2013 NFL Draft: Dallas Cowboys spotlight
With Tony Romo locked up long-term, is there a player in the first round who will help the Cowboys take the next step forward?
This is the 18th of a team-by-team series, analyzing five prospects each team should consider in the 2013 NFL Draft.
The Cowboys haven’t had a winning season since 2009, finishing third in the NFC East each of the past three years. Nonetheless, they have a talented roster and could be a player or two away from re-gaining control of the division.
Dallas signed quarterback Tony Romo to a lucrative extension, and with him locked up for the foreseeable future, the Cowboys should focus their attention on protecting him. Former first-round pick Tyron Smith has settled in at the left tackle position, but Doug Free was a huge liability at right tackle, and the interior offensive line is anything but set in stone. This is a good year to need an offensive guard in the first round, with Alabama’s Chance Warmack and North Carolina’s Jonathan Cooper both projecting as impact NFL linemen, but will they be available with the 18th pick? It’s looking more and more like they won’t. Alabama’s D.J. Fluker could also be an option and can’t be ruled out for Dallas in the first round.
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If the Cowboys don’t go offensive line, then look for safety or defensive line early. Dallas strengthened its cornerback position last offseason with Morris Claiborne and Brandon Carr and could go defensive back again in the first round with a need at safety. Texas’ Kenny Vaccaro is the top all-around safety in the draft, but in a strong safety class, the Cowboys might decide to pass on him in favor of LSU’s Eric Reid in the second round or South Carolina’s D.J. Swearinger in the third round.
But the ideal scenario for the Cowboys in the first round, besides a trade down to pick up more draft picks, might be if one of the top-three defensive tackles falls to them. Florida’s Sharrif Floyd, Utah’s Star Lotulelei and Missouri’s Sheldon Richardson are all good fits in the Cowboys new four-man front under defensive coordinator Monte Kiffin. While all three could go top-10, there is a chance one of them, likely Richardson, could fall to the 18th pick. And if so, that makes the pick a fairly easy decision.
Dallas Cowboys 2013 draft picks: 18, 47, 80, 114, 151, 185
Primary needs: DT, OG, S, DE, RB
General manager: Jerry Jones, 25th season
Five draft picks that clicked:
-- OT Tyron Smith, 9th overall, 2011
-- RB DeMarco Murray, 71st overall, 2011
-- WR Dez Bryant, 24th overall, 2010
-- LB Sean Lee, 55th overall, 2010
-- DE/LB Demarcus Ware, 11th overall, 2005
Five players who should be on the Dallas Cowboys’ draft radar:
Player, school (overall rating, position rating)
DT Sheldon Richardson, Missouri (18, 3)
A player with the tools to be a potential top-10 pick. If Richardson slips to the Cowboys at No. 18, this should be a no-brainer as he would fit a substantial need and be among the top players left on the draft board. He looked out of shape in 2011 but played inspired in 2012, showing off his gifted athleticism and movement skills to fire off the snap and be a problem for blockers all season. Richardson still has some room to mature and needs some development but is scheme-diverse -- with the NFL motor to be an impact upfield penetrator in the Cowboys new 4-3 scheme.
OG Larry Warford, Kentucky (48, 3)
Although he doesn’t have elite range or natural burst, Warford moves far better than most 330-pounders, playing light on his feet to mirror and get to the second level. He is comfortable pulling with smooth hips and body flexibility, but also showing the stout anchor at the point of attack to sink his hips. Warford has the bad habit of ending up on the ground, but he loves to finish and can be dominant in small areas. He started 37 straight games at right guard, but can play on either side in the NFL and projects as a plug-and-play type who should win a starting job in training camp.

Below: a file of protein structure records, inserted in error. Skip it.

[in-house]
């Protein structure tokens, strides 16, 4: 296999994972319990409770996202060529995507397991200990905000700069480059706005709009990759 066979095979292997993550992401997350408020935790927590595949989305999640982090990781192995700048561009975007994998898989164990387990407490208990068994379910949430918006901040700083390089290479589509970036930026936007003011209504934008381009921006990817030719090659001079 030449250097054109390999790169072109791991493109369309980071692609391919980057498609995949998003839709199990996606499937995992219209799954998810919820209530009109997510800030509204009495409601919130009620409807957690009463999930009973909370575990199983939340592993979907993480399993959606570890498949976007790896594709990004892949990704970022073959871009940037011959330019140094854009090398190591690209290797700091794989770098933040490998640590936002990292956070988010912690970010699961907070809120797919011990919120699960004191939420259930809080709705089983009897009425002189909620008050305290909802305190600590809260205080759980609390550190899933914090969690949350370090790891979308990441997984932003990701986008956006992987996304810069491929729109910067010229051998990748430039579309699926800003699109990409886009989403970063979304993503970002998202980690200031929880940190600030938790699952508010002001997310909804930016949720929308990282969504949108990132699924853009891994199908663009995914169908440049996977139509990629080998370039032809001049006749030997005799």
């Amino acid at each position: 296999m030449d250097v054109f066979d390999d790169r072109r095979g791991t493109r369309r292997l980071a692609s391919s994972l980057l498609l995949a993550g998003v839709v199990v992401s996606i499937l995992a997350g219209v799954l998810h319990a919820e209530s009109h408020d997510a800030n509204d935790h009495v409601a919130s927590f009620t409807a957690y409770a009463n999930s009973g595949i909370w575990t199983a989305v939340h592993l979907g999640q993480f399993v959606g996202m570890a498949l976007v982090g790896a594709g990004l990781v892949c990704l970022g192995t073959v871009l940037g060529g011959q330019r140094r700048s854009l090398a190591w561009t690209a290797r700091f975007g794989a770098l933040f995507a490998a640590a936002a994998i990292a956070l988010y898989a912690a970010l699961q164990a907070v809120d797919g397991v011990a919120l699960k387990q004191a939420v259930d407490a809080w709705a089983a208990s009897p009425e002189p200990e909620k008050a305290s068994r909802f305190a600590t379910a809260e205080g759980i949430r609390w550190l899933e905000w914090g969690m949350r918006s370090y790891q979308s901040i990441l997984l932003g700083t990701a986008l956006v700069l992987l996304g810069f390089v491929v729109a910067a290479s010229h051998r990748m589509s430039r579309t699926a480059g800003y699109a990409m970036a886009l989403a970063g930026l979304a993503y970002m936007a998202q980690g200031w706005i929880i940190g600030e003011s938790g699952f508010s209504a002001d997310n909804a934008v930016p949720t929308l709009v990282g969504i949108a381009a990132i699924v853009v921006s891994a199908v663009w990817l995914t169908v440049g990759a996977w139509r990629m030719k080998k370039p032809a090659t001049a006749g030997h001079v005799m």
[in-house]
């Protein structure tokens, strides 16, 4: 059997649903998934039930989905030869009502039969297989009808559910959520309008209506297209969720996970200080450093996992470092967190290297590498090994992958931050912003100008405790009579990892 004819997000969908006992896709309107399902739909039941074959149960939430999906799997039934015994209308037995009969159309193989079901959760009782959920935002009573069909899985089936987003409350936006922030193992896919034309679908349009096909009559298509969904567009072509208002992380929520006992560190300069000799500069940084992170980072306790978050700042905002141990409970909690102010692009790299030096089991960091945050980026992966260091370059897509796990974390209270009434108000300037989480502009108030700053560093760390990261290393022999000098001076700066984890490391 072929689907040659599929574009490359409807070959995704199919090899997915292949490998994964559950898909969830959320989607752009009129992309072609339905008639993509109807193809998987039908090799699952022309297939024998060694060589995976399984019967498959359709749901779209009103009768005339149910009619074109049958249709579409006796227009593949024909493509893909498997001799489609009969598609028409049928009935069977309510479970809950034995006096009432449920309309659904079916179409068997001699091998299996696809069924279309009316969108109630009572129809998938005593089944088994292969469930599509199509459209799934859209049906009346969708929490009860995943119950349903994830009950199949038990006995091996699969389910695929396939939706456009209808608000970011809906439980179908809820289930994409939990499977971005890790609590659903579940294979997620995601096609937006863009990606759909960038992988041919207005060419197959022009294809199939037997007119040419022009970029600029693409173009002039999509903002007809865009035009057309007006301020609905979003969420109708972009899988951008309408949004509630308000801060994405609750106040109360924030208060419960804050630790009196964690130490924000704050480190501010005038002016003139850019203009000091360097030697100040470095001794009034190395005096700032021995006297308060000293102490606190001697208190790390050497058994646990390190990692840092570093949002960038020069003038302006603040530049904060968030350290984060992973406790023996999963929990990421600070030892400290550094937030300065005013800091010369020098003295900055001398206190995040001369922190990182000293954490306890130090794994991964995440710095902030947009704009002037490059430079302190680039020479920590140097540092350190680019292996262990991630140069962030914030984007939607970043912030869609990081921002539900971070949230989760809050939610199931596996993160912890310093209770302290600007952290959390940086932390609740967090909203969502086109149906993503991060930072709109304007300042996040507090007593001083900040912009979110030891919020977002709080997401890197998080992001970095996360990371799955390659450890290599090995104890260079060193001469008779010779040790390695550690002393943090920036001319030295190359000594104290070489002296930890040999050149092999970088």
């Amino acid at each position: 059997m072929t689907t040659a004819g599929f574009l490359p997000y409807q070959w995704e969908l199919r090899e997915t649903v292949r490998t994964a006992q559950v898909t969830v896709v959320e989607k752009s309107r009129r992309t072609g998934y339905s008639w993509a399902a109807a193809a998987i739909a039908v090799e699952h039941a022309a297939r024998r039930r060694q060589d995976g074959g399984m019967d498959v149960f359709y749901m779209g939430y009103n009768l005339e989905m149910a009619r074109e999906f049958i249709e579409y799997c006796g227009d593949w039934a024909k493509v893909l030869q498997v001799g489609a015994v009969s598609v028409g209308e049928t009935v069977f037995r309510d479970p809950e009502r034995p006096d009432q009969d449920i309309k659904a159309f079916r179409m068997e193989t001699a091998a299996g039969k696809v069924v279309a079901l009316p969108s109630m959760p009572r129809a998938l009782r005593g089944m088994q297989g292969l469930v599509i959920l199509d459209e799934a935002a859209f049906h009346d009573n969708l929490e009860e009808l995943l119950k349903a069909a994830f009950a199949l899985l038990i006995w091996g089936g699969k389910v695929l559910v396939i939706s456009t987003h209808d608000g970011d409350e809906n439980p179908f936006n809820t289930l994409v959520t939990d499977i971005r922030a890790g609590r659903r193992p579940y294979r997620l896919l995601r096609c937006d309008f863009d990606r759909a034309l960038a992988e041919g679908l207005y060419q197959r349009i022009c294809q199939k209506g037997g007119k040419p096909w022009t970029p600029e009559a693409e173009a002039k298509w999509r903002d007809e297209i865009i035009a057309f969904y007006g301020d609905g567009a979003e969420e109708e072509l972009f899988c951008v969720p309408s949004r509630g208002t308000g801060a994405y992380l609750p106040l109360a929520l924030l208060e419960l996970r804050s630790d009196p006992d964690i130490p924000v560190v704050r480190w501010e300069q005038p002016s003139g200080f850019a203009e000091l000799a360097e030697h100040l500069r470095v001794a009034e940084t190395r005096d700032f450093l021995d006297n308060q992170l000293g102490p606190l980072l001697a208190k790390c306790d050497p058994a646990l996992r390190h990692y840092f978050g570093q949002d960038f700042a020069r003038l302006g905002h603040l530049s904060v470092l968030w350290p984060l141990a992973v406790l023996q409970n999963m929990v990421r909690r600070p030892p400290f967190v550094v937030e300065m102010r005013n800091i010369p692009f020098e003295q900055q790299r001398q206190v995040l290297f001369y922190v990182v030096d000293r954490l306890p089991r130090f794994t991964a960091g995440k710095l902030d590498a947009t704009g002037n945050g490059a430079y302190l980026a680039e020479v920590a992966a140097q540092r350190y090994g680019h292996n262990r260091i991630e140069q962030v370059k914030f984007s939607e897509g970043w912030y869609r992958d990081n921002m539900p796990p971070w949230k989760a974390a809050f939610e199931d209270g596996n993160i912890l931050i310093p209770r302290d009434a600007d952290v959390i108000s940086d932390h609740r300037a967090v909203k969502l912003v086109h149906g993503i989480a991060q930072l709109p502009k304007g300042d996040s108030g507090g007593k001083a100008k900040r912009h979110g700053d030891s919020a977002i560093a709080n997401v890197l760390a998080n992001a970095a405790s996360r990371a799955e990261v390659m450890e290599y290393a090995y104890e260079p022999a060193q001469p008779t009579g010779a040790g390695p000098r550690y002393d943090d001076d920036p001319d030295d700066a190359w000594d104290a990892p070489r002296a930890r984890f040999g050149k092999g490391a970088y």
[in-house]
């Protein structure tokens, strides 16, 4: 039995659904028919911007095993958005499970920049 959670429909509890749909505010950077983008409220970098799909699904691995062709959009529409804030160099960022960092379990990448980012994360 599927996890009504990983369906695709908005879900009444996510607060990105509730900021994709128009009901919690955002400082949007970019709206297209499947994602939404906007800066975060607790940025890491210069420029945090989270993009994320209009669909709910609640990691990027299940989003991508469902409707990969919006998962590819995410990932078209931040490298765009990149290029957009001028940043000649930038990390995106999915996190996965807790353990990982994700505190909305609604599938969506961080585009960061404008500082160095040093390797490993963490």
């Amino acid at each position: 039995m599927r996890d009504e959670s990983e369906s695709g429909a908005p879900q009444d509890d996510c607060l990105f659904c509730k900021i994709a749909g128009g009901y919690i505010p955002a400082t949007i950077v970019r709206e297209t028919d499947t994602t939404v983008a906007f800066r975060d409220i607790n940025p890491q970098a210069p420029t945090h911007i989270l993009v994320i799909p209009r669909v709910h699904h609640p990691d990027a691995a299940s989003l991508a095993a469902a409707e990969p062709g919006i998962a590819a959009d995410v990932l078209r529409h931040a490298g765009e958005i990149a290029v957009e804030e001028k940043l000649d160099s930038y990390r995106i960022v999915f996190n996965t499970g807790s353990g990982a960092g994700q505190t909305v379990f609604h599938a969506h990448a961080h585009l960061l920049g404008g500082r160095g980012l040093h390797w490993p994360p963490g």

S D.J. Swearinger, South Carolina (97, 5)
A rangy, versatile defensive back, Swearinger needs to clean up his aggressive playing style, but he has experience at cornerback, free safety and strong safety and would fight for immediate playing time in the Cowboys secondary. He is extremely physical and enjoys contact, arriving to plays with violent intentions, but needs to be more consistent wrapping up to finish. Swearinger has room to improve his awareness vs. the pass, but he has the athleticism and foot quickness to hold up in the back half of the field. Although his lack of discipline scares some, he has the tools to be a consistent NFL starter.
RB Stepfan Taylor, Stanford (109, 8)
With Andrew Luck in the NFL last season, Taylor was the star and workhorse of the Stanford offense, finishing with 1,530 rushing yards. While Cowboys starter DeMarco Murray is more of a home-run back, Taylor would give Dallas a grinder, someone who gets the most out of every yard and doesn’t leave production on the field. He runs like his feet are on fire with sharp cuts and stutter steps to elude in space. Although he won’t impress athletically, his reliability and determination as a runner, receiver and blocker makes him a borderline top-100 pick.
DE Stansly Maponga, TCU (302, 22)
After leading the team with nine sacks in 2011, Maponga took a slight step back with only four this past season, but he still showed intriguing pass-rush skills off the edge. Despite some tweener skills, he is stronger than he looks against the run, with a quick first step rushing the pocket. Maponga doesn’t have the height NFL teams seek, but he has more than enough length to fight off blocks and win with leverage. Maponga needs time to develop but would give the Cowboys a potential project behind Anthony Spencer in the event he’s not in Dallas after next season.
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